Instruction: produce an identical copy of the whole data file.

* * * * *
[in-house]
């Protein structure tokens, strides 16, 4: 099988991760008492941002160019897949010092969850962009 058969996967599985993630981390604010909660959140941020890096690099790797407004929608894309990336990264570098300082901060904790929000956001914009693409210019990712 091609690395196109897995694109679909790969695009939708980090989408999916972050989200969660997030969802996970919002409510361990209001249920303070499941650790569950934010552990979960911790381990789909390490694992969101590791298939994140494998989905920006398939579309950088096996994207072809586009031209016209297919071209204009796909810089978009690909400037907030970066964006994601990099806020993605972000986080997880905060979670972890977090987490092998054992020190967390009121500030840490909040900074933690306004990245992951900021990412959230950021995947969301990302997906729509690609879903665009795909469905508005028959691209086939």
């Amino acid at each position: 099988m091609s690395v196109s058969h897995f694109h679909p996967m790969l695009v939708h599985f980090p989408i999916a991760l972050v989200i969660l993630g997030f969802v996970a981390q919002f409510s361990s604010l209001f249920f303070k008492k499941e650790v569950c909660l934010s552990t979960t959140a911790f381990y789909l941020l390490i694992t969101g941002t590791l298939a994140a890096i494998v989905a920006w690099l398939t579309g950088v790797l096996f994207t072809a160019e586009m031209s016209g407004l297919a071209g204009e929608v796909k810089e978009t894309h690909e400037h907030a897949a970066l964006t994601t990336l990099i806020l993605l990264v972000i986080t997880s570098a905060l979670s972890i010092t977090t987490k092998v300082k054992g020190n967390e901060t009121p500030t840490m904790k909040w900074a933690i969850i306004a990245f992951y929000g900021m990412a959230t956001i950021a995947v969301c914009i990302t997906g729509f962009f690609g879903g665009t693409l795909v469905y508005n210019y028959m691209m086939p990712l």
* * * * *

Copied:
[in-house]
């Protein structure tokens, strides 16, 4: 099988991760008492941002160019897949010092969850962009 058969996967599985993630981390604010909660959140941020890096690099790797407004929608894309990336990264570098300082901060904790929000956001914009693409210019990712 091609690395196109897995694109679909790969695009939708980090989408999916972050989200969660997030969802996970919002409510361990209001249920303070499941650790569950934010552990979960911790381990789909390490694992969101590791298939994140494998989905920006398939579309950088096996994207072809586009031209016209297919071209204009796909810089978009690909400037907030970066964006994601990099806020993605972000986080997880905060979670972890977090987490092998054992020190967390009121500030840490909040900074933690306004990245992951900021990412959230950021995947969301990302997906729509690609879903665009795909469905508005028959691209086939």
């Amino acid at each position: 099988m091609s690395v196109s058969h897995f694109h679909p996967m790969l695009v939708h599985f980090p989408i999916a991760l972050v989200i969660l993630g997030f969802v996970a981390q919002f409510s361990s604010l209001f249920f303070k008492k499941e650790v569950c909660l934010s552990t979960t959140a911790f381990y789909l941020l390490i694992t969101g941002t590791l298939a994140a890096i494998v989905a920006w690099l398939t579309g950088v790797l096996f994207t072809a160019e586009m031209s016209g407004l297919a071209g204009e929608v796909k810089e978009t894309h690909e400037h907030a897949a970066l964006t994601t990336l990099i806020l993605l990264v972000i986080t997880s570098a905060l979670s972890i010092t977090t987490k092998v300082k054992g020190n967390e901060t009121p500030t840490m904790k909040w900074a933690i969850i306004a990245f992951y929000g900021m990412a959230t956001i950021a995947v969301c914009i990302t997906g729509f962009f690609g879903g665009t693409l795909v469905y508005n210019y028959m691209m086939p990712l």